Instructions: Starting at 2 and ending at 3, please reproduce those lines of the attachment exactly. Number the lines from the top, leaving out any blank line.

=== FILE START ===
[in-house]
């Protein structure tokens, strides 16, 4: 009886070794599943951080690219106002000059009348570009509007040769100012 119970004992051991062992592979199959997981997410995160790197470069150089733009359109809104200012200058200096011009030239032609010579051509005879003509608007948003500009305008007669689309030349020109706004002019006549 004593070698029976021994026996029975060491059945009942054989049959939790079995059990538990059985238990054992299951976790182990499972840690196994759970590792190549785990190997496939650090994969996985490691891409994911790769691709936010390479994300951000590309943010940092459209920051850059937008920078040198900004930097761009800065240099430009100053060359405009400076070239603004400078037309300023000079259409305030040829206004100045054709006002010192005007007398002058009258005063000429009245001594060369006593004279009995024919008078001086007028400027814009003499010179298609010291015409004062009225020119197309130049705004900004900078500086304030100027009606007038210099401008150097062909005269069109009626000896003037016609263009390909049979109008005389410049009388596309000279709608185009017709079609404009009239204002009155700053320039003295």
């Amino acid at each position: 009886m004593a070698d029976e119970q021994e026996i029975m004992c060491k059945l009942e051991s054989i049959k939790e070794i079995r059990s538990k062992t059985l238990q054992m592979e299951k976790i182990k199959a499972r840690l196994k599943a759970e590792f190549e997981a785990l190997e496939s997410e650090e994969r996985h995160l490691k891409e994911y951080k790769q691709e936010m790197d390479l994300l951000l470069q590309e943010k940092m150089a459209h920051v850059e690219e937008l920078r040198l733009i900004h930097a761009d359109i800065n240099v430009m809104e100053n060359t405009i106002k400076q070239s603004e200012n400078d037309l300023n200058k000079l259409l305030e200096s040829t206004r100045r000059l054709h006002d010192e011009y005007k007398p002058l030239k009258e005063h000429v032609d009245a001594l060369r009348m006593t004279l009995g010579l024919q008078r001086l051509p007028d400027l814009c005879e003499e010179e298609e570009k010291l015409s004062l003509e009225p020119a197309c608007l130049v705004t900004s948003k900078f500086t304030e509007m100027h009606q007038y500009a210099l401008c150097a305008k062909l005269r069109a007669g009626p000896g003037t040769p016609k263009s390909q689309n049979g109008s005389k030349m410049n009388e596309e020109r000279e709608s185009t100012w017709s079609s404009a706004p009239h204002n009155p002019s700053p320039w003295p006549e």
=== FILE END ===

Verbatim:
């Protein structure tokens, strides 16, 4: 009886070794599943951080690219106002000059009348570009509007040769100012 119970004992051991062992592979199959997981997410995160790197470069150089733009359109809104200012200058200096011009030239032609010579051509005879003509608007948003500009305008007669689309030349020109706004002019006549 004593070698029976021994026996029975060491059945009942054989049959939790079995059990538990059985238990054992299951976790182990499972840690196994759970590792190549785990190997496939650090994969996985490691891409994911790769691709936010390479994300951000590309943010940092459209920051850059937008920078040198900004930097761009800065240099430009100053060359405009400076070239603004400078037309300023000079259409305030040829206004100045054709006002010192005007007398002058009258005063000429009245001594060369006593004279009995024919008078001086007028400027814009003499010179298609010291015409004062009225020119197309130049705004900004900078500086304030100027009606007038210099401008150097062909005269069109009626000896003037016609263009390909049979109008005389410049009388596309000279709608185009017709079609404009009239204002009155700053320039003295």
């Amino acid at each position: 009886m004593a070698d029976e119970q021994e026996i029975m004992c060491k059945l009942e051991s054989i049959k939790e070794i079995r059990s538990k062992t059985l238990q054992m592979e299951k976790i182990k199959a499972r840690l196994k599943a759970e590792f190549e997981a785990l190997e496939s997410e650090e994969r996985h995160l490691k891409e994911y951080k790769q691709e936010m790197d390479l994300l951000l470069q590309e943010k940092m150089a459209h920051v850059e690219e937008l920078r040198l733009i900004h930097a761009d359109i800065n240099v430009m809104e100053n060359t405009i106002k400076q070239s603004e200012n400078d037309l300023n200058k000079l259409l305030e200096s040829t206004r100045r000059l054709h006002d010192e011009y005007k007398p002058l030239k009258e005063h000429v032609d009245a001594l060369r009348m006593t004279l009995g010579l024919q008078r001086l051509p007028d400027l814009c005879e003499e010179e298609e570009k010291l015409s004062l003509e009225p020119a197309c608007l130049v705004t900004s948003k900078f500086t304030e509007m100027h009606q007038y500009a210099l401008c150097a305008k062909l005269r069109a007669g009626p000896g003037t040769p016609k263009s390909q689309n049979g109008s005389k030349m410049n009388e596309e020109r000279e709608s185009t100012w017709s079609s404009a706004p009239h204002n009155p002019s700053p320039w003295p006549e």